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AMS & Spriteman: I'd speculate (and I'm just guessing here) that the reason ix86 can get away with fewer registers is that as a CISC architecture it needs less intermediate results. The RISC idea is to only have basic instructions, no composite instructions (like string copy :) in order to make the processor design simpler and then clock higher. From this it seems that you need more explicit data storage for intermediate results on a RISC processor as you build up the larger operations from the basic ones provided to you. Like I say, look at the big RISC chips and they have lots of registers.

AMS: Yes, ARM have conditional instructions, and I won't disagree with you that it is very handy when writing ARM assembly (which I've done a fair amount of in my time), but then look at the designs for modern high speed processors - they all separate out the control flow instructions into a separate exection unit to try and increase instruction level parallelism (IPL). On the ARM you can't do this, as almost every instruction is potentially conditional. I think this feature is nice for software writers, but the moment you get to having the processor issue instructions out of order and in parallel groups then it's not so nice.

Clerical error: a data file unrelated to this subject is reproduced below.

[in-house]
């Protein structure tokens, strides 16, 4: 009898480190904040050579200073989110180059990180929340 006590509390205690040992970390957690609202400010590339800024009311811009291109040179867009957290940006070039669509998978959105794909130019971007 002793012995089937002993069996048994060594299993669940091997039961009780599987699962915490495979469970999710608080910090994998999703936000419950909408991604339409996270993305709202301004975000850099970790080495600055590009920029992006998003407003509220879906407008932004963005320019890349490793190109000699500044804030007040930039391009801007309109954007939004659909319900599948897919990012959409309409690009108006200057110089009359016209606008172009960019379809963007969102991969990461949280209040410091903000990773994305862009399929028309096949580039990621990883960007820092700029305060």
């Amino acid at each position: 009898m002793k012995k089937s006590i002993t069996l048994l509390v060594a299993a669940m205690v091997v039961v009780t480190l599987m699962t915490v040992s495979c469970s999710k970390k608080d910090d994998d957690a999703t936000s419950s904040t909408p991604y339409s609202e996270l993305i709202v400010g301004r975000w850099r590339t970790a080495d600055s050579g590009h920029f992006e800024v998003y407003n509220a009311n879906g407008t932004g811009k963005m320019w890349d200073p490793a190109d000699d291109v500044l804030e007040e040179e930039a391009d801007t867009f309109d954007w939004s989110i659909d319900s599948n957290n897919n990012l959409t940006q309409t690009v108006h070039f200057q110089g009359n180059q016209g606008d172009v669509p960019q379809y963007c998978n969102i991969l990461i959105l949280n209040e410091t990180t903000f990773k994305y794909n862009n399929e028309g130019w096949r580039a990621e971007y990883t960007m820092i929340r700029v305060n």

AMS: regarding just ramping up the clock speed, like I've pointed out, it's not that easy - that barrel shifter in there really does slow things down. And, as myself and Spriteman have pointed out ARM don't see this as a big seller right now. If ARM had a majority of customers demanding such highly clocked ARM chips they'd be going for it I'm sure. As it is ARMs biggest customers are not people that try and stuff ARMs into desktop machines, not even PDAs I'd wager. It's people like, mobile phone companies (from bumping into ARM people I know ARM have a strong relationship with Nokia at least), who shift vast number of units that absolutely have to have low power.